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Clinical Investigations in Critical Care |

Cirrhosis as a Risk Factor for Sepsis and Death*: Analysis of the National Hospital Discharge Survey

Marilyn G. Foreman; David M. Mannino; Marc Moss
Author and Funding Information

*From the Department of Medicine (Dr. Foreman), Division of Pulmonary and Critical Care, Morehouse School of Medicine, Atlanta, GA; Respiratory Health Branch (Dr. Mannino), The Centers of Disease Control and Prevention, Atlanta, GA; and the Department of Medicine (Dr. Moss), Division of Pulmonary and Critical Care, Emory University School of Medicine, Atlanta, GA.

Correspondence to: Marilyn G. Foreman, MD, FCCP, Morehouse School of Medicine, 720 Westview Dr, SW, Atlanta, GA 30310; e-mail: foremam@msm.edu



Chest. 2003;124(3):1016-1020. doi:10.1378/chest.124.3.1016
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Study objectives: The unfavorable influence of cirrhosis on survival in the critically ill has been supported by several single-center reports. Variations in case mix, the technological capabilities of individual facilities, and differences in organizational staffing and structure could limit the extrapolation and generalization of these data to other institutions. To assess the impact of a diagnosis of cirrhosis on outcomes of sepsis, sepsis-related mortality, and respiratory failure in hospitalized patients, we analyzed data from the National Hospital Discharge Survey (NHDS) from 1995 to 1999 to determine its national consequence.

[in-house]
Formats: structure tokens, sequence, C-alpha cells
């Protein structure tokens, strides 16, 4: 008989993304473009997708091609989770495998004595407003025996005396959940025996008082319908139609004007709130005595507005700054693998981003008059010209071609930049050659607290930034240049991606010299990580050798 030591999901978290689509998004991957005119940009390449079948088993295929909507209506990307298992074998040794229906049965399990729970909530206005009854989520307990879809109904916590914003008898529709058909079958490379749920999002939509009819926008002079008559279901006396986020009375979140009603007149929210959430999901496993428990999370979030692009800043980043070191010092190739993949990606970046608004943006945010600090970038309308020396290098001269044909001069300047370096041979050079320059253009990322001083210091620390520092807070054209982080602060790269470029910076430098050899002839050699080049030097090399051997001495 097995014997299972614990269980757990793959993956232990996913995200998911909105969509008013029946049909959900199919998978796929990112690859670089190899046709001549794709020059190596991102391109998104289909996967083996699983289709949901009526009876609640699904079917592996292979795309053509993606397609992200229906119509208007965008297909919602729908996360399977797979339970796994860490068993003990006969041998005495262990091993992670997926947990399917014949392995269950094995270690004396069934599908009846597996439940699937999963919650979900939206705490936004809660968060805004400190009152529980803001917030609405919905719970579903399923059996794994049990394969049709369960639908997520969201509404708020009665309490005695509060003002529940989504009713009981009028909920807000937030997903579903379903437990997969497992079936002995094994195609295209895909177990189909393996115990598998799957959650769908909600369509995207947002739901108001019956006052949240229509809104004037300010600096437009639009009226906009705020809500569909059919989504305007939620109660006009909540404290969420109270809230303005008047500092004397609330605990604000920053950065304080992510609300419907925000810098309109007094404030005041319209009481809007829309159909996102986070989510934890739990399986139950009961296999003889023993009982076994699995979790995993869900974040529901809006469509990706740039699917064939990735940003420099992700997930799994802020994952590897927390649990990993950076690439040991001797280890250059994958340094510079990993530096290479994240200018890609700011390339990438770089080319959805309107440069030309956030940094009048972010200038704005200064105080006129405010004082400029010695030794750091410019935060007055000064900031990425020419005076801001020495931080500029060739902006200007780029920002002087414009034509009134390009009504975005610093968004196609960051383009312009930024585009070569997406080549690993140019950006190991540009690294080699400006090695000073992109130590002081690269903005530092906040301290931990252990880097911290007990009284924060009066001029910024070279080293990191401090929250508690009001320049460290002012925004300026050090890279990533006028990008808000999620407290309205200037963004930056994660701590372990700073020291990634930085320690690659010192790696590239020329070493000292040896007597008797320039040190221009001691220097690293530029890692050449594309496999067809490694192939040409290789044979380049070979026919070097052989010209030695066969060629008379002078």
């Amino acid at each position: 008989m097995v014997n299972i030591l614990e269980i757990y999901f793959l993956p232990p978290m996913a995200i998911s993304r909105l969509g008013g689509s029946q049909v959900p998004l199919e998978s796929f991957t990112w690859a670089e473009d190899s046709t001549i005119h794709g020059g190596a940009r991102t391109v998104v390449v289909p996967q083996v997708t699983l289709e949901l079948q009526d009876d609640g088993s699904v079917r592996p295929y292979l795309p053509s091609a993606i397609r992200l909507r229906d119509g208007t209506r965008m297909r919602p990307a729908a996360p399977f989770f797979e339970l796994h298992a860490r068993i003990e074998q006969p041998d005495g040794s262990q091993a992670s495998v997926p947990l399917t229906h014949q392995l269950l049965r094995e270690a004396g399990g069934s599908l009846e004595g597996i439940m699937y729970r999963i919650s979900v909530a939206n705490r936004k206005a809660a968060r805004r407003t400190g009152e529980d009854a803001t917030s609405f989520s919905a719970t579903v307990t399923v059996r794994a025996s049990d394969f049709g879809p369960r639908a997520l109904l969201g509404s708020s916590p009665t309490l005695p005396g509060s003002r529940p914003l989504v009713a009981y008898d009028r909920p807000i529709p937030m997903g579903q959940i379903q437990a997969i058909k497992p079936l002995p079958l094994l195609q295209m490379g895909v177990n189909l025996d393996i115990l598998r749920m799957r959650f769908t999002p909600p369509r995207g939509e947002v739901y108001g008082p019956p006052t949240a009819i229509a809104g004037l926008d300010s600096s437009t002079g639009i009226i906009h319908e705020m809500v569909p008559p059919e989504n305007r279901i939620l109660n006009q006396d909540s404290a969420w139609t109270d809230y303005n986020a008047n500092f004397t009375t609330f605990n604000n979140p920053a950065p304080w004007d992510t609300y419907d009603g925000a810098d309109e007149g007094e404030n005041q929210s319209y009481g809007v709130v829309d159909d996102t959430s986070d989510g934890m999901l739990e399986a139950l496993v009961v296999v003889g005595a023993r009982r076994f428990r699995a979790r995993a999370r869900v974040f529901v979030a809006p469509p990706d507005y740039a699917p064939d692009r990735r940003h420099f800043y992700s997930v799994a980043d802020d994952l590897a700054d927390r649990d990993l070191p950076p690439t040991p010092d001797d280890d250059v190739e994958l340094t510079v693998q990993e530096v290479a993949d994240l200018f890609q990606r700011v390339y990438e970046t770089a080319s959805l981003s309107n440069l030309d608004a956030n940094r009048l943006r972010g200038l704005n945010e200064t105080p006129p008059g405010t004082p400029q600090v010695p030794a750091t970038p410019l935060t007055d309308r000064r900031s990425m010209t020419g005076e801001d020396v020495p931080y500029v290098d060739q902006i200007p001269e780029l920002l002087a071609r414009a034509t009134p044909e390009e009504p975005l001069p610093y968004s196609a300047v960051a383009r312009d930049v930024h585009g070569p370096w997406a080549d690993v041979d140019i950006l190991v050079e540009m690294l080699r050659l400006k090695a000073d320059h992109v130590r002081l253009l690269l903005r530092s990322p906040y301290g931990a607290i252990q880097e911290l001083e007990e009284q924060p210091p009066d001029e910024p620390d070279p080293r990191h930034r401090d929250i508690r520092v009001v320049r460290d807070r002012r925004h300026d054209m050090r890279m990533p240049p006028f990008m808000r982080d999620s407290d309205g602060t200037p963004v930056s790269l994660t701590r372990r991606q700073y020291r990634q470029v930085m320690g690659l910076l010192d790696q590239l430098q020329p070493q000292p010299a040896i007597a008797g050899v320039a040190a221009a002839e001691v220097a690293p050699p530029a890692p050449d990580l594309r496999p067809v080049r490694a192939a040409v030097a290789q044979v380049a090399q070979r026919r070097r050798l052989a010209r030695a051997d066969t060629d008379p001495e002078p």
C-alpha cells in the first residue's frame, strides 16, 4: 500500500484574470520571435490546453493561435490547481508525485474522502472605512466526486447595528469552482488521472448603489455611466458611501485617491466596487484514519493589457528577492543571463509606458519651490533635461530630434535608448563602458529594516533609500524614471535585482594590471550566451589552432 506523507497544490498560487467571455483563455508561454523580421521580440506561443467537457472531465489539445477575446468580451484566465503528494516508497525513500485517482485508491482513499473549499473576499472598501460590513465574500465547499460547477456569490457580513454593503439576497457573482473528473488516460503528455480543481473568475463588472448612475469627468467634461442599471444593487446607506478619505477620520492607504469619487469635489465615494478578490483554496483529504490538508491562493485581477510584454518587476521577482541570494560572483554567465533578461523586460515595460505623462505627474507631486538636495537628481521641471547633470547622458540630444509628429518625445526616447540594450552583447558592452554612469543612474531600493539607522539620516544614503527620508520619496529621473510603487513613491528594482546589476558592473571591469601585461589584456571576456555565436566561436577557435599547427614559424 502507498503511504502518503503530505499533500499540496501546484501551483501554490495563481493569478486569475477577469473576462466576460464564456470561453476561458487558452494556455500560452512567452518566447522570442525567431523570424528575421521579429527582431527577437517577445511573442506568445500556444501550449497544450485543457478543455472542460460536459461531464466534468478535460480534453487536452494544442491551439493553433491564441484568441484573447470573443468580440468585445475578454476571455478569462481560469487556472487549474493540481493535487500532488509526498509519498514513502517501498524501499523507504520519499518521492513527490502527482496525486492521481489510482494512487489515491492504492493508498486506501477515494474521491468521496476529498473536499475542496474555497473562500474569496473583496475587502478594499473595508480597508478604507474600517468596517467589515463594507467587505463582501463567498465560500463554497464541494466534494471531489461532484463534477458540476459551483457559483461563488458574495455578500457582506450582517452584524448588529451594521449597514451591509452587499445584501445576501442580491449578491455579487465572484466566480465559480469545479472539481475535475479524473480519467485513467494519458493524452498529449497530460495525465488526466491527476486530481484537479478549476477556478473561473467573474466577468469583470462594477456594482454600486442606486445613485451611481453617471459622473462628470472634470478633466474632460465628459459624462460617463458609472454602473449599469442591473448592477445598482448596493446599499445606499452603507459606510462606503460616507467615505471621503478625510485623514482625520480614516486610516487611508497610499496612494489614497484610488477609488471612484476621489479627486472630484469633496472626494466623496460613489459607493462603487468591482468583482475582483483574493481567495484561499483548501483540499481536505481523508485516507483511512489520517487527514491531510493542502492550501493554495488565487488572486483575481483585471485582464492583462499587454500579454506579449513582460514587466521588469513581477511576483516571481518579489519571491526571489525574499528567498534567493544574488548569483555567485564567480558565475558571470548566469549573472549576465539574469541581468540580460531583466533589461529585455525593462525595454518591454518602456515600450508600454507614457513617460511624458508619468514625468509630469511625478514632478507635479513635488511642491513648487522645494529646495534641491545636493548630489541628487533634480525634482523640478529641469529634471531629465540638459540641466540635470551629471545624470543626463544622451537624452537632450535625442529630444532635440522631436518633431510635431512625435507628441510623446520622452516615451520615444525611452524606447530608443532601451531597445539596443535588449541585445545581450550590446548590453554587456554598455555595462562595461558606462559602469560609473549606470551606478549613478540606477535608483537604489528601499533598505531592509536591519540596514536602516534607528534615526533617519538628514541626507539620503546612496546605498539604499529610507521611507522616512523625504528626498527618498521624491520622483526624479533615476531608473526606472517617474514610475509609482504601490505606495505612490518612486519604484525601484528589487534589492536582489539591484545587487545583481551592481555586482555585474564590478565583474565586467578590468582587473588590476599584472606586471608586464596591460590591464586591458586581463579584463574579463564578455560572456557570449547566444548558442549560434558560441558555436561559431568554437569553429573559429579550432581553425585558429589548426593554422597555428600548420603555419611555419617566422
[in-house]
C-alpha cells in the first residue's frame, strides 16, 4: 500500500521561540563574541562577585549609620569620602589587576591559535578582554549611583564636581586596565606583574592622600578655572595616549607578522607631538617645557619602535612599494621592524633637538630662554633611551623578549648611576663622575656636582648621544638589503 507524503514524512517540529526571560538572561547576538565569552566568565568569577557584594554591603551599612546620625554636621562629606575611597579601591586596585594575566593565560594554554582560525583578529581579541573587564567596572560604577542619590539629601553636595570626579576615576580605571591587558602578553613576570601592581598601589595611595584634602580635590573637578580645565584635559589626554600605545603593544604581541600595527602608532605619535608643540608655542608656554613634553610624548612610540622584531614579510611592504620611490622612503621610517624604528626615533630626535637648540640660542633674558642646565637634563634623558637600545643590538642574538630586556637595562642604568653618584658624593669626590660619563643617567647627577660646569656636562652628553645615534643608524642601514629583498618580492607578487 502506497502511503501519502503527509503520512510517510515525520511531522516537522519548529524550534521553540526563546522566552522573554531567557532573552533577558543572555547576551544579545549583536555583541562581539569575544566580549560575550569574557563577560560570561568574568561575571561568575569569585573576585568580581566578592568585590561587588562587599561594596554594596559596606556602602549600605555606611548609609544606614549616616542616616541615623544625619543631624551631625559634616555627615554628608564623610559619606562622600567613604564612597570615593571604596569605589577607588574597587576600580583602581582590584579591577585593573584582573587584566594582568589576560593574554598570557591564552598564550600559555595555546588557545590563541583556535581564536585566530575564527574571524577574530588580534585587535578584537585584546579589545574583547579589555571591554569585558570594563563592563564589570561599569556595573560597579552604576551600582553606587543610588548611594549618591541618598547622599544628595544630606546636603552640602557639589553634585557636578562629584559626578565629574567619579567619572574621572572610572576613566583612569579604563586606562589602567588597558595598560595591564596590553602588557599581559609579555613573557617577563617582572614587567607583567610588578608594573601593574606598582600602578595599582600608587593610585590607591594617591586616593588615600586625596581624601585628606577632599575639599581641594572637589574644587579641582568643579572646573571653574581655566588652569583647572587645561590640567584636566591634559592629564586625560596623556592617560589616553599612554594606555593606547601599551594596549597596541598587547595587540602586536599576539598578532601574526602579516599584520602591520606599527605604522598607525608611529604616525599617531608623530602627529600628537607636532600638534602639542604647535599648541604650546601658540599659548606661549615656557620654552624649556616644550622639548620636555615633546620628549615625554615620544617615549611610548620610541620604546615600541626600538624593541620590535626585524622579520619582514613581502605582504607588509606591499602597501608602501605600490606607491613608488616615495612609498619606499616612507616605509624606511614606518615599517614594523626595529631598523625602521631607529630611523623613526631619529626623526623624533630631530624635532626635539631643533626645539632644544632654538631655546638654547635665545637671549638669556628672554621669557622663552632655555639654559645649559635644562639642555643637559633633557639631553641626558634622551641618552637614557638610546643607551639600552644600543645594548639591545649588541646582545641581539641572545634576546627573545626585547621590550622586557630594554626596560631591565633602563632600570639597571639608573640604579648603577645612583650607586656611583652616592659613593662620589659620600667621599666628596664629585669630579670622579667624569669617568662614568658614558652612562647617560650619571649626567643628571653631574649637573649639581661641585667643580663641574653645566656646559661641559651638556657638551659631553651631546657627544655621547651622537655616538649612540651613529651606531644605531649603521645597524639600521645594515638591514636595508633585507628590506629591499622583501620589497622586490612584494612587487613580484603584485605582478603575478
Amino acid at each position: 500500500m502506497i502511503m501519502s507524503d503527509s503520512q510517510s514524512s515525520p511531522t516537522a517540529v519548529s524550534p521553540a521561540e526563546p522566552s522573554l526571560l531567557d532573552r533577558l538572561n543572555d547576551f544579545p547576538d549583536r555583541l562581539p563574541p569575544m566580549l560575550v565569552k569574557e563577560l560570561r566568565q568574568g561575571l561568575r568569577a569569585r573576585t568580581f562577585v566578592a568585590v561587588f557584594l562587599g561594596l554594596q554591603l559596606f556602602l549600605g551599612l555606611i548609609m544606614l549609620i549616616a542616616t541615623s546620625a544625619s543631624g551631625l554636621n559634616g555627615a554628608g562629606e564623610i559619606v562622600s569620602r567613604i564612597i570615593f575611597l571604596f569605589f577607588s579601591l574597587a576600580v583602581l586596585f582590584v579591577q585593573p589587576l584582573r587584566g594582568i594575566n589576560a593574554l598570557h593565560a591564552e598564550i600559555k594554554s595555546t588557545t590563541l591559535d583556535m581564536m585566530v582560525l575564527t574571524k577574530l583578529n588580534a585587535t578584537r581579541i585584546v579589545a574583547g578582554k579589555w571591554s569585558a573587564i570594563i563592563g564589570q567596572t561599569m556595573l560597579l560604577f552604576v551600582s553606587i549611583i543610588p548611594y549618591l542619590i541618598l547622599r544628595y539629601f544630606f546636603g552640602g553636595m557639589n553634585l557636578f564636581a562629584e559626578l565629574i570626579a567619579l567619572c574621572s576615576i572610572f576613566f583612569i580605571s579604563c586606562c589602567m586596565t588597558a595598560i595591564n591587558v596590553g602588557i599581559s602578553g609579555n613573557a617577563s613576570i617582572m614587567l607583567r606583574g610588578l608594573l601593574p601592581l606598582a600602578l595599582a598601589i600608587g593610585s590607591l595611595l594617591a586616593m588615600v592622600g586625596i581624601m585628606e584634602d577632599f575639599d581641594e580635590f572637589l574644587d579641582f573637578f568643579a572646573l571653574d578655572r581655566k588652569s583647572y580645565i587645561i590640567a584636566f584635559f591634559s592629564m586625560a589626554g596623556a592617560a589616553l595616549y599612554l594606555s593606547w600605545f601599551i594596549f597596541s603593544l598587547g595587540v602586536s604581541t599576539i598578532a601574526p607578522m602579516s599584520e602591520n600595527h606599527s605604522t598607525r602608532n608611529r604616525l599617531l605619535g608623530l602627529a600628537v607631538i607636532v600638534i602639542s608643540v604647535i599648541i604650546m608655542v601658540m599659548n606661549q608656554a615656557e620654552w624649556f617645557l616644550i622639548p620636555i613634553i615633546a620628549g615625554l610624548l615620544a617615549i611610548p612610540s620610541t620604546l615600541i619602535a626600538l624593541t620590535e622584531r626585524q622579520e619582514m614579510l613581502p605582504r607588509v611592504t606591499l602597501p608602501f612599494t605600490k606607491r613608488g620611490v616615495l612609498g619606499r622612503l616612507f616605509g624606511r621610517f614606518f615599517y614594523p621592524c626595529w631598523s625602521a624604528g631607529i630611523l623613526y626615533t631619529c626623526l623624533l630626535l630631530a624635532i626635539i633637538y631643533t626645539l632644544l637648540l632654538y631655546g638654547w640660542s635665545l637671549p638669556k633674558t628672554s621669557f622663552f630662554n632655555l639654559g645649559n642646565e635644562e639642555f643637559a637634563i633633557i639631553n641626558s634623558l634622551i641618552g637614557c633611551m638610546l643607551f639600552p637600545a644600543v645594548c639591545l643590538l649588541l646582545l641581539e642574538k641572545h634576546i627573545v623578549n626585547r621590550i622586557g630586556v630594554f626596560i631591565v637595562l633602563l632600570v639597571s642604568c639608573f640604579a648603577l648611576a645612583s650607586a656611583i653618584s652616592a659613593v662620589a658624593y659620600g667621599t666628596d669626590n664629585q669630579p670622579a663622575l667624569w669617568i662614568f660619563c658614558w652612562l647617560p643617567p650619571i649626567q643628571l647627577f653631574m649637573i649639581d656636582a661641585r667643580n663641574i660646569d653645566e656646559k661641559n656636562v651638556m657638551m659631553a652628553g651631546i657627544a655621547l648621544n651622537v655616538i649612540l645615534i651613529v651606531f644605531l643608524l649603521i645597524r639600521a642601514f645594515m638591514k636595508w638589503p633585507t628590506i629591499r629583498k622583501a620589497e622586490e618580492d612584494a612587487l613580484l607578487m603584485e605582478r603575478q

Design: Secondary analysis of an existing national database.

Patients or participants: Based on NHDS estimates, 175 million hospital discharges occurred during the 5-year period of study. One percent (1.7 million) of these hospitalizations involved a diagnosis of cirrhosis.

Interventions: None.

Measurements and results:After adjustments for age, race, and gender, cirrhotic individuals are significantly more likely to die while hospitalized (adjusted risk ratio [RR], 2.7; 95% confidence interval [CI], 2.3 to 3.1), to have hospitalizations associated with sepsis (adjusted RR, 2.6; 95% CI, 1.9 to 3.3), and to die from sepsis (adjusted RR, 2.0; 95% CI, 1.3 to 2.6). Additionally, cirrhosis is associated with an increased RR for acute respiratory failure (adjusted RR, 1.4; 95% CI, 1.1 to 1.8) and death from acute respiratory failure (adjusted RR, 2.6; 95% CI, 1.5 to 3.6).

Conclusions: In this national database of hospital discharge information, a diagnosis of cirrhosis is strongly associated with an increased risk of sepsis, acute respiratory failure, sepsis-related mortality, and acute respiratory failure-related mortality.


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